Jul 07 | 2020
(MENA) ‘Significant’ Gas and Condensate Potential
Italian oil major Eni has announced a new gas discovery in the Nile Delta, following drilling of an exploration well in the North El Hammad license.
The new find potentially opens the way for renewed breakbulk activity in the region as the consortium, comprising Eni, BP and Total, announced “significant gas and condensate potential.”
“Eni, together with its partners BP and Total, in coordination with the Egyptian Petroleum Sector, will begin screening the development options of this new discovery, with the aim of ‘fast-tracking’ production through synergies with the area's existing infrastructures,” a spokesperson for Eni said.
Great Nooros Area
The prospect, called Bashrush, extends the gas potential of the Abu Madi formation reservoirs discovered and produced from the so-called Great Nooros area. The well, located in 22 meters of water depth, exposed a 152-meter-thick gas column.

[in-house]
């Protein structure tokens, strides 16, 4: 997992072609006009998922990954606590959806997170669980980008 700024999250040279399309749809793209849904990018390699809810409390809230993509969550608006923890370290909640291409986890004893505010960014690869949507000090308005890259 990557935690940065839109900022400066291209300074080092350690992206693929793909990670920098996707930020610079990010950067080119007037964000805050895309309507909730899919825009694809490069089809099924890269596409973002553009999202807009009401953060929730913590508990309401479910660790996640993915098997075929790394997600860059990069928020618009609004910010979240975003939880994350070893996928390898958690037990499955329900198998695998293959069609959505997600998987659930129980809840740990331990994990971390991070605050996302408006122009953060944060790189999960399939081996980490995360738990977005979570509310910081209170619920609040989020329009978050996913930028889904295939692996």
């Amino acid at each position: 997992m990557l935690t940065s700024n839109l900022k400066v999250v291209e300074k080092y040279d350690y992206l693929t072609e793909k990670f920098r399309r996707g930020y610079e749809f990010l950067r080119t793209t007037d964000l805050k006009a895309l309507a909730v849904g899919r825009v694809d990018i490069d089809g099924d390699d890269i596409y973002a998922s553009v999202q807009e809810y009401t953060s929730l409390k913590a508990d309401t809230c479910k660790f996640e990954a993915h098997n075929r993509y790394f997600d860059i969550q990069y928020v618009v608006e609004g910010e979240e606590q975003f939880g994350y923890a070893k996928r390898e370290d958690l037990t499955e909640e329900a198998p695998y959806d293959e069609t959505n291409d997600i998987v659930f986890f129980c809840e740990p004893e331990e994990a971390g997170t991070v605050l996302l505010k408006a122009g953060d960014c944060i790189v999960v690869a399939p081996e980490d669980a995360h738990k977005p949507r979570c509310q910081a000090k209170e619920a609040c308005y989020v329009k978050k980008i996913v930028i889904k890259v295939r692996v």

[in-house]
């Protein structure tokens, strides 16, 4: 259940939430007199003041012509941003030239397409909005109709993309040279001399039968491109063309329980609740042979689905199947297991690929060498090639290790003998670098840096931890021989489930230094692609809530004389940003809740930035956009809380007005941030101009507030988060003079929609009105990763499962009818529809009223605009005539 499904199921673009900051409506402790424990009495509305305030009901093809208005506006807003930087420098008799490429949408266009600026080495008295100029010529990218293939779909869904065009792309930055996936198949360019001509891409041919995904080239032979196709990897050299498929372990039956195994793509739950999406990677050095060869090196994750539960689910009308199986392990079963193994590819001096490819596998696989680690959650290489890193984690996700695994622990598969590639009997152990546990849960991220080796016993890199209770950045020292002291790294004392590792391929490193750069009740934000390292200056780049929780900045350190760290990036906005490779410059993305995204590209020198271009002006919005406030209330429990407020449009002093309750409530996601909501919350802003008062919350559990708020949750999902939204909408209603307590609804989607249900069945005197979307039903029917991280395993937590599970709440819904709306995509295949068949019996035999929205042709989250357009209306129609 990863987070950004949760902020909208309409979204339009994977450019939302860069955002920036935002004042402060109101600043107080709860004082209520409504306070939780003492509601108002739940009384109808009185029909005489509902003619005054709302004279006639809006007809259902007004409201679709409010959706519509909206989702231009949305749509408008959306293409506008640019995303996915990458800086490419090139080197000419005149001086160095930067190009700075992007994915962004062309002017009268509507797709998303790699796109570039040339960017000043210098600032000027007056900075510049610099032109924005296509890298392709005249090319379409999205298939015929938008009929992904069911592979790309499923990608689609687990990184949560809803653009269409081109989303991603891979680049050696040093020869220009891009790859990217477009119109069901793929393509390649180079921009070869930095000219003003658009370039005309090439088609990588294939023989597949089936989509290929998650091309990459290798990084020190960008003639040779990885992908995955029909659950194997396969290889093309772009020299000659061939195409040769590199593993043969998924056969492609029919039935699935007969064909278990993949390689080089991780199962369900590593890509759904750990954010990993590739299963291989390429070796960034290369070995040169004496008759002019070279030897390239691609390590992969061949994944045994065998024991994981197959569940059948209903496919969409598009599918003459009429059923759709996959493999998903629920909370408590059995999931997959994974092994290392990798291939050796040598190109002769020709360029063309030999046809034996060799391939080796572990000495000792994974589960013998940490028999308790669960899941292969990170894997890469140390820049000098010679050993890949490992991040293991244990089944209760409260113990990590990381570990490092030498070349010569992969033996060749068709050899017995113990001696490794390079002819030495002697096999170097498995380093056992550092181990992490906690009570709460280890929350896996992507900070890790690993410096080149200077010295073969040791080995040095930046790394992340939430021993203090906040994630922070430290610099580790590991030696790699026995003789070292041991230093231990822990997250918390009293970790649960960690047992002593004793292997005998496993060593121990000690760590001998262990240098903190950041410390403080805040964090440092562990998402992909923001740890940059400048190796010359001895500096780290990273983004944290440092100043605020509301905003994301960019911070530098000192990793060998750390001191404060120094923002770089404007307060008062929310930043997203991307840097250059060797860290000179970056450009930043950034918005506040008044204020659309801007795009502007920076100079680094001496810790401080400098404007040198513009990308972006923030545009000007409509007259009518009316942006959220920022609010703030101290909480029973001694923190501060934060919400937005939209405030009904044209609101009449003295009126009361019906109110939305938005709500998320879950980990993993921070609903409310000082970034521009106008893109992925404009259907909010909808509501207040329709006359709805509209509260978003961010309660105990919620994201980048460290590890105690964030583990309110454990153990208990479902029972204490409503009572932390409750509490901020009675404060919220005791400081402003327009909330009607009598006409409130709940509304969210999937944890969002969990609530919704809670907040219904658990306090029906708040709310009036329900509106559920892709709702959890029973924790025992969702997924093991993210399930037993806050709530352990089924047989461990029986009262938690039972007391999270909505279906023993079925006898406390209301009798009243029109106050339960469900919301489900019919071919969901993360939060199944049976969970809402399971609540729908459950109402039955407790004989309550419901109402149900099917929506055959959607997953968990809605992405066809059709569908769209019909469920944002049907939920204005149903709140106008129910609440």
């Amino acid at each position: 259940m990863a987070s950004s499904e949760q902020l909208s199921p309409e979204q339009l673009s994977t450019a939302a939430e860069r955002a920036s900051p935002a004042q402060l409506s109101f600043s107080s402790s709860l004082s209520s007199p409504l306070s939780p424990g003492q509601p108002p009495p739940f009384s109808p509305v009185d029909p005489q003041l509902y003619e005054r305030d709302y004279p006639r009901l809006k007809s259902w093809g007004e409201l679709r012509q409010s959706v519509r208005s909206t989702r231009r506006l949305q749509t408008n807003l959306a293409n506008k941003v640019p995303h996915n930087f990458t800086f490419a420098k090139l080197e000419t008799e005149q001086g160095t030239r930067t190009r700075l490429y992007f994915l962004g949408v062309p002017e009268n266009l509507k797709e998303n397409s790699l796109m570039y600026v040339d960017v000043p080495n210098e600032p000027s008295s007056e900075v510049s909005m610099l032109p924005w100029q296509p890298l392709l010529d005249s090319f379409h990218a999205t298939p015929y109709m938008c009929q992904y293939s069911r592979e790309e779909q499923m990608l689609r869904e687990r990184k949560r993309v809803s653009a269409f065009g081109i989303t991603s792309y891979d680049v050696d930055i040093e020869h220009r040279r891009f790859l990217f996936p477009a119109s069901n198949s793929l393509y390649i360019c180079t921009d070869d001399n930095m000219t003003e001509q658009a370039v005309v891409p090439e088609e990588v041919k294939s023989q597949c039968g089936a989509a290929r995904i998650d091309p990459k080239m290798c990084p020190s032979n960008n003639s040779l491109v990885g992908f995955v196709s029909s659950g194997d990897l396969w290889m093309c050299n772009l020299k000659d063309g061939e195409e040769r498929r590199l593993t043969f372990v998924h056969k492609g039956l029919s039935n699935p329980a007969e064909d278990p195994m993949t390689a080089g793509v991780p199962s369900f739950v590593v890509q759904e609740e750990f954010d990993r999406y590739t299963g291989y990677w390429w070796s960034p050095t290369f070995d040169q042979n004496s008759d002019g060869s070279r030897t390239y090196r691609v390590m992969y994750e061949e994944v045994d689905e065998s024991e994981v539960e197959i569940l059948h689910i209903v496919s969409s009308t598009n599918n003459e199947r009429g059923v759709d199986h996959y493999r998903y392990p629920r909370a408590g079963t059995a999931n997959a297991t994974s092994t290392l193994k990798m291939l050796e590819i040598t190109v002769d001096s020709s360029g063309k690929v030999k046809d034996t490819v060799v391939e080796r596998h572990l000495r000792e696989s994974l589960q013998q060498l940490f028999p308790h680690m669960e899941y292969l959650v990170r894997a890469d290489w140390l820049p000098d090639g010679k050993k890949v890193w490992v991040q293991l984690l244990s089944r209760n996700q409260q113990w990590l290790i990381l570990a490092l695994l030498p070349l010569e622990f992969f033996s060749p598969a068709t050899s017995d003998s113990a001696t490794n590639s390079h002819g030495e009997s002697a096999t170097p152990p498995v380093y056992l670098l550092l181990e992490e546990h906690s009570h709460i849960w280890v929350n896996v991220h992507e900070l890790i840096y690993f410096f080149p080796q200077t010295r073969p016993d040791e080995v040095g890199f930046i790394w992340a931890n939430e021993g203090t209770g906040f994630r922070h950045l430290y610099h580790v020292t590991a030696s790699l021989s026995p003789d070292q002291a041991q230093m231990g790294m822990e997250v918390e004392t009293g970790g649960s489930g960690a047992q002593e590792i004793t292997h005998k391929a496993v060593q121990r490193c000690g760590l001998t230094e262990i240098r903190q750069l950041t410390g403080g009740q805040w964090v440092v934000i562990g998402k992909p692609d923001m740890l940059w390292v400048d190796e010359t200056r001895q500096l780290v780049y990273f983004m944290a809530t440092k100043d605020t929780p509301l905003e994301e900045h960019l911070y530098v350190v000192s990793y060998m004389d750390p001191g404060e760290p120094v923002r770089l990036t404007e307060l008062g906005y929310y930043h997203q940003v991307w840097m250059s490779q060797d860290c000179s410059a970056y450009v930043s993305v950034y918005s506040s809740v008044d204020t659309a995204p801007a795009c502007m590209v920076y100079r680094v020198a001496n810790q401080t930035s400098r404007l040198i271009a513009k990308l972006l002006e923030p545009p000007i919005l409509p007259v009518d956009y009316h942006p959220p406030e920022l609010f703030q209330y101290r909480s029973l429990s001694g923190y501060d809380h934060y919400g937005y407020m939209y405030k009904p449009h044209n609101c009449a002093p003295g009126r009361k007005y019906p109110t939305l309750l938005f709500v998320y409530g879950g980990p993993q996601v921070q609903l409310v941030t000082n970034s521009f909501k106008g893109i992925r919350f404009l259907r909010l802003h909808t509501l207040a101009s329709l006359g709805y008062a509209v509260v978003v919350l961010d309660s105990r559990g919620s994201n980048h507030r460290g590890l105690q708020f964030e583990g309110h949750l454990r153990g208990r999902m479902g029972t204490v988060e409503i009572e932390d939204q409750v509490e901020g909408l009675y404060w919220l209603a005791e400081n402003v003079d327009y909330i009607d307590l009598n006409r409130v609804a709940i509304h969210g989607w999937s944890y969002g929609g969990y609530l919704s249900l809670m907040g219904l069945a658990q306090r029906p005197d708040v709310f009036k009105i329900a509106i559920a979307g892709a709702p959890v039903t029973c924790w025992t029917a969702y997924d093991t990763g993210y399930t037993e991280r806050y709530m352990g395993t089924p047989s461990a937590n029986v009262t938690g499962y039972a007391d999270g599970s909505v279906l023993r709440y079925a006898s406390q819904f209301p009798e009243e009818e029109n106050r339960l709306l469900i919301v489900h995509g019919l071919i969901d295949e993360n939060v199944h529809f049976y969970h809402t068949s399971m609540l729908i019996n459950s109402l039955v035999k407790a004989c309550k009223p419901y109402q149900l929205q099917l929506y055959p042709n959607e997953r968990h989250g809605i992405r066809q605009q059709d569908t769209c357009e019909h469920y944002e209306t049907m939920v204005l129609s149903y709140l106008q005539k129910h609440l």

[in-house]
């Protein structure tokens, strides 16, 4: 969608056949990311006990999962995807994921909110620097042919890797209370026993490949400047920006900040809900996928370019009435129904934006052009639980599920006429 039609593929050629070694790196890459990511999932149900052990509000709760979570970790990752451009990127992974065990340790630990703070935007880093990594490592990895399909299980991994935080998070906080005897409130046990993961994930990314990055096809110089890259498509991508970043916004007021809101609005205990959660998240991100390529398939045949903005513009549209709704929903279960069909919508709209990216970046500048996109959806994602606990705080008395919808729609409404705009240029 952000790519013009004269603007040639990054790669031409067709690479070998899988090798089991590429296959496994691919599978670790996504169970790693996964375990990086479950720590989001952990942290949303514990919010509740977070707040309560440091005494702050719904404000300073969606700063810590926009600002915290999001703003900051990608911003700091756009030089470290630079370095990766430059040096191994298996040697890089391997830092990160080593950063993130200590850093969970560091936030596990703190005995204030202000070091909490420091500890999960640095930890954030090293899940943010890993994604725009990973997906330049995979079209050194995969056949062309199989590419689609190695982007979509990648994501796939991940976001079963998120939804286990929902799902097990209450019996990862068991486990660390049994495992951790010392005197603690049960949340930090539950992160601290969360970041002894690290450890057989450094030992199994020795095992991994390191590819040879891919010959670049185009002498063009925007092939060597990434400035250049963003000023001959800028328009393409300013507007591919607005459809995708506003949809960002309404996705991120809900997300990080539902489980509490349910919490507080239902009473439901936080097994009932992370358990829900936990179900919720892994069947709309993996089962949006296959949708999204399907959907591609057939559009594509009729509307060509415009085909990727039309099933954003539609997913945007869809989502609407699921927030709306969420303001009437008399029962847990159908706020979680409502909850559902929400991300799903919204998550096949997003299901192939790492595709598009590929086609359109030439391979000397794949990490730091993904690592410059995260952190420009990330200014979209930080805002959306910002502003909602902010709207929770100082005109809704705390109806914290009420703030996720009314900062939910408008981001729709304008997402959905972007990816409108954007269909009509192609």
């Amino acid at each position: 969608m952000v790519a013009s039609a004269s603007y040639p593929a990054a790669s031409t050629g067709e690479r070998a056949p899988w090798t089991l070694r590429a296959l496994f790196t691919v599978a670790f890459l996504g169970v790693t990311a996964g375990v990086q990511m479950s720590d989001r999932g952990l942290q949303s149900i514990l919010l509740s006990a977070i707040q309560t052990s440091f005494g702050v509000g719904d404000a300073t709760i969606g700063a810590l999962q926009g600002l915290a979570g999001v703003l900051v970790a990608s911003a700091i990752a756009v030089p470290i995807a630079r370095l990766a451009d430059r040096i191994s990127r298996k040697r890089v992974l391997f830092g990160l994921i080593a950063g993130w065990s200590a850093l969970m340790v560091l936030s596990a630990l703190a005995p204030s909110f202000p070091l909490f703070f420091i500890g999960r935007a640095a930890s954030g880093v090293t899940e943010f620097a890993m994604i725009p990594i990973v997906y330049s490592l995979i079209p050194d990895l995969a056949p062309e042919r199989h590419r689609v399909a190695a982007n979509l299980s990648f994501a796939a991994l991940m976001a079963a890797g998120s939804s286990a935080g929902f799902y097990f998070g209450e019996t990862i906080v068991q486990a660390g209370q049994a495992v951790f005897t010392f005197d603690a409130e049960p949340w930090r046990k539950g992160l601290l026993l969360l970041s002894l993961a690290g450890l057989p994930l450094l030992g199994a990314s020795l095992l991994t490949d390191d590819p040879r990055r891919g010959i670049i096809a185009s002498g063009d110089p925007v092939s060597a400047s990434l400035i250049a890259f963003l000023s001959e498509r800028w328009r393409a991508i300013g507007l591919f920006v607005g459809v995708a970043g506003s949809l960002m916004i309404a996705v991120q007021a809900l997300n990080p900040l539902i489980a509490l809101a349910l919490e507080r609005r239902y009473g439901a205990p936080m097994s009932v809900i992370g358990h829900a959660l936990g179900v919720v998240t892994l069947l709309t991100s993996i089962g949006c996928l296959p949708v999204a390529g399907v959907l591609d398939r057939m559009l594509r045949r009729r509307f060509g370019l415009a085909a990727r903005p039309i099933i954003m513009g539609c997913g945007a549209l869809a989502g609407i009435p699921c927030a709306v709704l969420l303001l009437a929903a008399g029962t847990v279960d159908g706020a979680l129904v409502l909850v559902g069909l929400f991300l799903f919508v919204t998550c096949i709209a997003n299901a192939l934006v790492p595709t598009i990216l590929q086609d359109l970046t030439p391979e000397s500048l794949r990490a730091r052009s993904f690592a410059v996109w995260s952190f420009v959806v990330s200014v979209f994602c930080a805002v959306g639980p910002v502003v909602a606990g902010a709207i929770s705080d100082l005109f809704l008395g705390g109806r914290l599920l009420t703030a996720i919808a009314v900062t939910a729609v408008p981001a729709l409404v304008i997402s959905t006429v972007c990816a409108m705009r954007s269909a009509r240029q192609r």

“In parallel with the development activities associated with this new discovery, Eni will continue to explore the Great Nooros area with the drilling, this year, of another exploration well called Nidoco NW-1 DIR, located in the Abu Madi West concession,” the firm said in a statement.
The discovery follows forecasts that upstream oil and gas exploration will likely be needed in spite of low prices as at least 100 billion barrels of oil equivalent is expected to come from exploration by 2030.
The discovery is in line with Eni’s incremental exploration strategy, aimed at selecting high value opportunities and ensuring fast development of the new discoveries through existing infrastructures.
“Only about half the supply needed to 2040 is guaranteed from fields already onstream. The rest requires new capital investment and is up for grabs,” said Andrew Latham, vice president global exploration at Wood Mackenzie.
Headquartered in Rome, Italy, Eni has operations in 66 countries, and is one of the world's largest industrial company with stakes in major offshore projects around the world.